If your company processes credit or debit card transactions you likely are already familiar with the Payment Card Industry Data Security Standard (PCI DSS). Compliance with these requirements is necessary to retain the right to process all the major credit card brands.
Some companies choose to process their transactions in the cloud by using companies like Amazon Web Services (AWS). Using a cloud-based cardholder data environment (CDE) has a number of benefits, including security. Cloud security entails a shared responsibility; a platform such as Amazon Web Services uses a shared responsibility model for securing customer data, which means that both parties are responsible for protecting sensitive data.
A public cloud computing platform typically provides security for the platform only, not for the information stored within the platform. If you’re using AWS services or another cloud environment to process your credit card transactions, it’s critical that you understand the PCI-DSS requirements and what your responsibilities are regarding the protection of customer data.
What Is PCI-DSS?
PCI DSS was created by the major credit card companies in 2004 with the intention of protecting your sensitive cardholder data. It is overseen by the Payment Card Industry Security Standards Council (PCI SSC). By holding all entities that process credit cards to the same standards, the PCI SSC tries to assure consistent service for consumers, regardless of the size and location of the companies whose services they use.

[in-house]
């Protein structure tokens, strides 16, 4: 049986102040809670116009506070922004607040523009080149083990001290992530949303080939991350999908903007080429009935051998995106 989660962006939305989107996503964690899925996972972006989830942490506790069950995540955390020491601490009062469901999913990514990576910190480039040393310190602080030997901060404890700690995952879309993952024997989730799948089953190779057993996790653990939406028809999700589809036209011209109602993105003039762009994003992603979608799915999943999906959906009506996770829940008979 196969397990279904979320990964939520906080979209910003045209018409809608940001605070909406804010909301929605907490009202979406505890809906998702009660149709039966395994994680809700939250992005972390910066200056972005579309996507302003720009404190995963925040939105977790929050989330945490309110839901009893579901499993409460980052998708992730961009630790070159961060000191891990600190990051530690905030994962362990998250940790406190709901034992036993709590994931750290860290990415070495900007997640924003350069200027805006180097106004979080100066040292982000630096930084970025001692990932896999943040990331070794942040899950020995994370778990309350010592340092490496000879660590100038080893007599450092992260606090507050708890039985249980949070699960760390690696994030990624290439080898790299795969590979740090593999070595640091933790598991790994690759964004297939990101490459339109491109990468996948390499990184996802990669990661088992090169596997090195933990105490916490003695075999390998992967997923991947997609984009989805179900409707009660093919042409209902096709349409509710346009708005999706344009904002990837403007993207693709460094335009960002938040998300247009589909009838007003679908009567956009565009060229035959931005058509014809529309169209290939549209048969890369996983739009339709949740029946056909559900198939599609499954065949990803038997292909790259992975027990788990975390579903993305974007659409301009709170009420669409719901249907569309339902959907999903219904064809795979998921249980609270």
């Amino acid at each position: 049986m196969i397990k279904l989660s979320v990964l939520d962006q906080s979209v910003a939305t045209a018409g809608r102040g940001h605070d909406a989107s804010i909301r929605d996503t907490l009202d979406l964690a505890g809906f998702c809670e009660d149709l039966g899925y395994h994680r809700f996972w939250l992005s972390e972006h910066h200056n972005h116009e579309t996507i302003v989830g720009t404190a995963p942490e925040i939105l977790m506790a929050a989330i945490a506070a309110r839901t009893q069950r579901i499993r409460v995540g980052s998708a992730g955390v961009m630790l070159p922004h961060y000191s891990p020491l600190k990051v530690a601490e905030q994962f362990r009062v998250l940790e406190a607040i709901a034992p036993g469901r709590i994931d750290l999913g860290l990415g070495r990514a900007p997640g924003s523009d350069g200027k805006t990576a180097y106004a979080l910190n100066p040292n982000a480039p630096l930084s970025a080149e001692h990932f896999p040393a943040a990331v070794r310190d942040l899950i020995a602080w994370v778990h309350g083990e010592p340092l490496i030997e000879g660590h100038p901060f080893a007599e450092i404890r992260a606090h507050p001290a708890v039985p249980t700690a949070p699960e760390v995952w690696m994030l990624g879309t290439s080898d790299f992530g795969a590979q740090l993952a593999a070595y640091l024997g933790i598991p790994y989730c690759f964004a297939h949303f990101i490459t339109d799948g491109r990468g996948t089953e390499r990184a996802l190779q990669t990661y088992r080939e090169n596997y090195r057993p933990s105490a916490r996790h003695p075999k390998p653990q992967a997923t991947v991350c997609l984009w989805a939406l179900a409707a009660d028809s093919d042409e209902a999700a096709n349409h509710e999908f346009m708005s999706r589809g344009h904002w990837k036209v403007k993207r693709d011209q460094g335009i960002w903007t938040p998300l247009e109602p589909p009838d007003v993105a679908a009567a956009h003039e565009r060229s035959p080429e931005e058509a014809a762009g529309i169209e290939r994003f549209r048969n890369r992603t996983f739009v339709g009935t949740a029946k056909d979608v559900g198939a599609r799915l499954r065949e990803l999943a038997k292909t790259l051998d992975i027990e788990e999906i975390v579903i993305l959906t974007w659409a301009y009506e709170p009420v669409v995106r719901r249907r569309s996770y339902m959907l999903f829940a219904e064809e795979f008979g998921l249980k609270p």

The means by which you prove your PCI compliance depends on the number of credit card transactions you perform annually. The PCI DSS divides companies into four levels; Level 1 companies have the highest volume of transactions, and Level 4 the least. Level 1 merchants have more stringent requirements and will need an external audit, but most companies will fall into the lower categories and be able to prove their compliance with a self-assessment questionnaire (SAQ).
What Are the Requirements for PCI-DSS Compliance?
Broadly speaking, there are 12 main PCI requirements:
- Use firewalls for data protection.
- Avoid using default passwords and other generic security measures.
- All stored cardholder data must be protected.
- Transmission of cardholder data must be encrypted.
- Antivirus software should be used and updated regularly.
- All systems and applications used to process customer data should be secure and properly maintained.
- Cardholder data access should be restricted on a need-to-know basis.
- Each staff member with access to data should have a unique ID.
- Physical access to cardholder data should be restricted.
- Access to cardholder data should be tracked and monitored.
- Security systems should be tested regularly.
- Create and maintain appropriate information security policies.
These requirements are all further divided into 281 sub-directives, which may or may not apply to your organization depending on how your credit cards are processed. This means that a company using an AWS account to process its transactions will be subject to different requirements than, say, a brick and mortar store which only processes cards in person.
Why Do Service Providers Require PCI Compliance?
The PCI DSS Cloud Computing Guidelines define “cloud service provider” (CSP) as “the entity providing the cloud service. It acquires and manages the infrastructure required for providing the services, runs the cloud software that provides the services, and delivers the cloud services through network access.”
PCI DSS requires that cloud providers whose environment is used for processing, storage, or transmission of payment card data be PCI DSS compliant. The standard also holds you, the merchant using the platform, responsible for assuring that the provider properly secures the cardholder data from your account. It’s also your duty to delineate which PCI DSS standards are yours to meet, which the provider must meet, and which ones third parties such as payment gateways should meet.